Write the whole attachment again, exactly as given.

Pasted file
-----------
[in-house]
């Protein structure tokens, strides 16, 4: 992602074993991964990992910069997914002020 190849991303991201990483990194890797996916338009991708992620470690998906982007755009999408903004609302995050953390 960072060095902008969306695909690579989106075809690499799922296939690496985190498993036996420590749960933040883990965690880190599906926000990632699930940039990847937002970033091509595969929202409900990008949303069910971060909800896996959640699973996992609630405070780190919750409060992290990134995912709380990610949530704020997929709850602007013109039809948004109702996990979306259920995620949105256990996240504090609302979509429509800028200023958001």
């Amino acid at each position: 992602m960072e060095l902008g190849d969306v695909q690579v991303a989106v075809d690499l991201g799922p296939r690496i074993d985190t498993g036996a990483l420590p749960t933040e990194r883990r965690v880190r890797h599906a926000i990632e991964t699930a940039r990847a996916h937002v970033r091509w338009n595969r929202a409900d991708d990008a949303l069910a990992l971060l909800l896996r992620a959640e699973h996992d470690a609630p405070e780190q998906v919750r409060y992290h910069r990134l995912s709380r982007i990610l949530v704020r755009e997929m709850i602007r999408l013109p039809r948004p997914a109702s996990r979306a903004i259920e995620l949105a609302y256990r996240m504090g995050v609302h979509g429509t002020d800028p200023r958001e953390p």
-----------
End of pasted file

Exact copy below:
[in-house]
């Protein structure tokens, strides 16, 4: 992602074993991964990992910069997914002020 190849991303991201990483990194890797996916338009991708992620470690998906982007755009999408903004609302995050953390 960072060095902008969306695909690579989106075809690499799922296939690496985190498993036996420590749960933040883990965690880190599906926000990632699930940039990847937002970033091509595969929202409900990008949303069910971060909800896996959640699973996992609630405070780190919750409060992290990134995912709380990610949530704020997929709850602007013109039809948004109702996990979306259920995620949105256990996240504090609302979509429509800028200023958001």
């Amino acid at each position: 992602m960072e060095l902008g190849d969306v695909q690579v991303a989106v075809d690499l991201g799922p296939r690496i074993d985190t498993g036996a990483l420590p749960t933040e990194r883990r965690v880190r890797h599906a926000i990632e991964t699930a940039r990847a996916h937002v970033r091509w338009n595969r929202a409900d991708d990008a949303l069910a990992l971060l909800l896996r992620a959640e699973h996992d470690a609630p405070e780190q998906v919750r409060y992290h910069r990134l995912s709380r982007i990610l949530v704020r755009e997929m709850i602007r999408l013109p039809r948004p997914a109702s996990r979306a903004i259920e995620l949105a609302y256990r996240m504090g995050v609302h979509g429509t002020d800028p200023r958001e953390p």